Suffering from cabin fever?
I recommend a tried-and-true cure that works for all ages: baking bread.
Years ago, I was pregnant, diapering, potty-training, or all the above, laboring under a blizzard of “Mo-o-m-myyyyy!”s.
After coloring 147 Smurfs, we needed a different creative experience.
Baking bread worked.
My preschoolers stared in wonder at yeast particles. When we gave them a warm bath, I explained, they blew up tiny balloons that made the bread rise. (Hey, you play Mr. Wizard your way, and I’ll do it mine.) Everyone took turns measuring flour and salt. With luck, we didn’t reverse the quantities.
I needed to knead bread. The rocking rhythm soothed my soul. The children clobbered dough instead of each other.
We made the best bread on the planet — if we let it rise. Like a drying sidewalk, a blob of dough begs for kids’ fingerprints. So, the bowl rested on top of the refrigerator.
When the dough finally rose, we punched it down together. The final step: shaping loaves and twisty rolls. Only culinary experts age six and under can create these little masterpieces.
The baby swallowed the little lump of dough I gave him. The sisters rolled and cut dough into strips with plastic knives. They added cups of flour when Mom wasn’t looking. It whitened the dough, an improvement since one chef decided the floor made a great cooking space. I helped them braid segments and persuaded them to allow each magnum opus to rise again.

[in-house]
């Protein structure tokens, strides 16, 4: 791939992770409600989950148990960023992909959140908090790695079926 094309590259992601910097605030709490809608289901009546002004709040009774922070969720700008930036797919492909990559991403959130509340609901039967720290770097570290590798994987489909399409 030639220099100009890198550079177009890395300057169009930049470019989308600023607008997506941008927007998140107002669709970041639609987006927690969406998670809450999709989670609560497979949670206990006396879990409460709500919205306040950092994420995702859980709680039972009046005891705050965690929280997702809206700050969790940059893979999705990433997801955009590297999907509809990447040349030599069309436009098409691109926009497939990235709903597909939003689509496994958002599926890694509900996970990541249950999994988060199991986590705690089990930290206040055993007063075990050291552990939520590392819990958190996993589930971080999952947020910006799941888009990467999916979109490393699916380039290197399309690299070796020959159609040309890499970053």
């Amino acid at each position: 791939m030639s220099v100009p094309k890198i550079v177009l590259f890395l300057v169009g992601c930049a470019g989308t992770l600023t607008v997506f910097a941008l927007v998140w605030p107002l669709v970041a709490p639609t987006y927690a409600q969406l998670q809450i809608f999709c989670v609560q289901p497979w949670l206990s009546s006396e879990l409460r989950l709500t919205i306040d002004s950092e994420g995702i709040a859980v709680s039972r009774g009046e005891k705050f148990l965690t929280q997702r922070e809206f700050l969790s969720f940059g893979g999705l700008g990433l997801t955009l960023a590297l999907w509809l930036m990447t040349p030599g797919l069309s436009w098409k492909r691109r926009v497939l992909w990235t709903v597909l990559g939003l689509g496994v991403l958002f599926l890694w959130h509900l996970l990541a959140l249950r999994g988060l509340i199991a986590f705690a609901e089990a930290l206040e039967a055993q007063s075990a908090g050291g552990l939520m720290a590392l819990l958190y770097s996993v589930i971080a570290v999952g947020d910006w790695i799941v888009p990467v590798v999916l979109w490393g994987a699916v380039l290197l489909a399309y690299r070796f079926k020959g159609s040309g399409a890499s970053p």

Scraping dough off kids, I began to reclaim the environment. One child had showered us with a bag of flour. Another washed dishes to “help.” After rocking them to sleep, I scraped goo off walls and ceiling. Redid the “clean” dishes and mopped. Could I finish a cup of tea before little voices called, “Is it time to bake twisty rolls yet?”
I opened the oven 14 times so they could supervise! But who cared? Heavenly fragrance swirled around us like warm love. Gray, alien lumps miraculously baked into little golden braids. Each kid slathered warm twisties with butter and devoured them while watching Mr. Rogers.
Half a big loaf of bread disappeared too.
Everybody felt lots better.
Decades later, half a loaf might cure cabin fever too.
Your Extraordinary Ordinary: What’s your cure for cabin fever?